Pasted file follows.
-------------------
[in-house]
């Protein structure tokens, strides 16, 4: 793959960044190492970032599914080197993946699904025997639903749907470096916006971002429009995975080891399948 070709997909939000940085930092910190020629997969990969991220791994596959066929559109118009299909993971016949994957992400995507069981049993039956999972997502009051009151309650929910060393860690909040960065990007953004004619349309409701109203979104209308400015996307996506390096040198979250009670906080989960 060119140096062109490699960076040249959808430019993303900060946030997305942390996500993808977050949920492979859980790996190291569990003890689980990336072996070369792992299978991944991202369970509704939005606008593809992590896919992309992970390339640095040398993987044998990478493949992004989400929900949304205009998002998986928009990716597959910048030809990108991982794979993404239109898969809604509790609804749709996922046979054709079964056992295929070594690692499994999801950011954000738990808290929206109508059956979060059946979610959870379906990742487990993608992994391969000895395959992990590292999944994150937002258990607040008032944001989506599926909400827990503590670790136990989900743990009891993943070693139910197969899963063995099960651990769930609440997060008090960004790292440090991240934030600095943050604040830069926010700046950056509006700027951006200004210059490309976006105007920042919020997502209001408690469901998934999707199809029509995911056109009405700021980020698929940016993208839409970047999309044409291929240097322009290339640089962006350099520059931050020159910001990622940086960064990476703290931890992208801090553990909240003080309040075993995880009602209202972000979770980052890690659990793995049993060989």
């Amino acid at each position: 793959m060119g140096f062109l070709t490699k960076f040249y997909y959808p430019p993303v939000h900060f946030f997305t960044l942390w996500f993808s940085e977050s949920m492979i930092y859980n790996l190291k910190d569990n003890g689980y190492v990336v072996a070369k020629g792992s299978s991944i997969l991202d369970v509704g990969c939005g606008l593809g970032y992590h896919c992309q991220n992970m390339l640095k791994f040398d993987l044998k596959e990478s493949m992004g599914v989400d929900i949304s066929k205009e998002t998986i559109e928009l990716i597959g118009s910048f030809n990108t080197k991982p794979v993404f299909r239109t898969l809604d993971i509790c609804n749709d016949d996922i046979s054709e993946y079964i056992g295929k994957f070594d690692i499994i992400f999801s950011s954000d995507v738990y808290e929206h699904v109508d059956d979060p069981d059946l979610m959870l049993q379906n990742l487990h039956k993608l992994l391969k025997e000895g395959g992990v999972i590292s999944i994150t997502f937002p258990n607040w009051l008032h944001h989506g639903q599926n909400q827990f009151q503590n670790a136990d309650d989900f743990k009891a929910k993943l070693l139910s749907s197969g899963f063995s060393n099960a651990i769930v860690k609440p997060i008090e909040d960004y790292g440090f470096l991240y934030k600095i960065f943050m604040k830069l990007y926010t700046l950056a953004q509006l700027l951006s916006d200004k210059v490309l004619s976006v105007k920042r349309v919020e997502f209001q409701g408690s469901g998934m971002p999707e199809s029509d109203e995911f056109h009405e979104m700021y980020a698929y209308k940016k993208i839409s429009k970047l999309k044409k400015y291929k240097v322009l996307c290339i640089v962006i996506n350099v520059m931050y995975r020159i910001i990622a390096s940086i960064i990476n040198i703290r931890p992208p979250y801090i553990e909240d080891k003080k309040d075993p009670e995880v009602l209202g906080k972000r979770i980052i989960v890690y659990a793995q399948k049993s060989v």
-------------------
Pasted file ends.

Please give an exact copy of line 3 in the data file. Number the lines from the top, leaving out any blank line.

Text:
């Amino acid at each position: 793959m060119g140096f062109l070709t490699k960076f040249y997909y959808p430019p993303v939000h900060f946030f997305t960044l942390w996500f993808s940085e977050s949920m492979i930092y859980n790996l190291k910190d569990n003890g689980y190492v990336v072996a070369k020629g792992s299978s991944i997969l991202d369970v509704g990969c939005g606008l593809g970032y992590h896919c992309q991220n992970m390339l640095k791994f040398d993987l044998k596959e990478s493949m992004g599914v989400d929900i949304s066929k205009e998002t998986i559109e928009l990716i597959g118009s910048f030809n990108t080197k991982p794979v993404f299909r239109t898969l809604d993971i509790c609804n749709d016949d996922i046979s054709e993946y079964i056992g295929k994957f070594d690692i499994i992400f999801s950011s954000d995507v738990y808290e929206h699904v109508d059956d979060p069981d059946l979610m959870l049993q379906n990742l487990h039956k993608l992994l391969k025997e000895g395959g992990v999972i590292s999944i994150t997502f937002p258990n607040w009051l008032h944001h989506g639903q599926n909400q827990f009151q503590n670790a136990d309650d989900f743990k009891a929910k993943l070693l139910s749907s197969g899963f063995s060393n099960a651990i769930v860690k609440p997060i008090e909040d960004y790292g440090f470096l991240y934030k600095i960065f943050m604040k830069l990007y926010t700046l950056a953004q509006l700027l951006s916006d200004k210059v490309l004619s976006v105007k920042r349309v919020e997502f209001q409701g408690s469901g998934m971002p999707e199809s029509d109203e995911f056109h009405e979104m700021y980020a698929y209308k940016k993208i839409s429009k970047l999309k044409k400015y291929k240097v322009l996307c290339i640089v962006i996506n350099v520059m931050y995975r020159i910001i990622a390096s940086i960064i990476n040198i703290r931890p992208p979250y801090i553990e909240d080891k003080k309040d075993p009670e995880v009602l209202g906080k972000r979770i980052i989960v890690y659990a793995q399948k049993s060989v």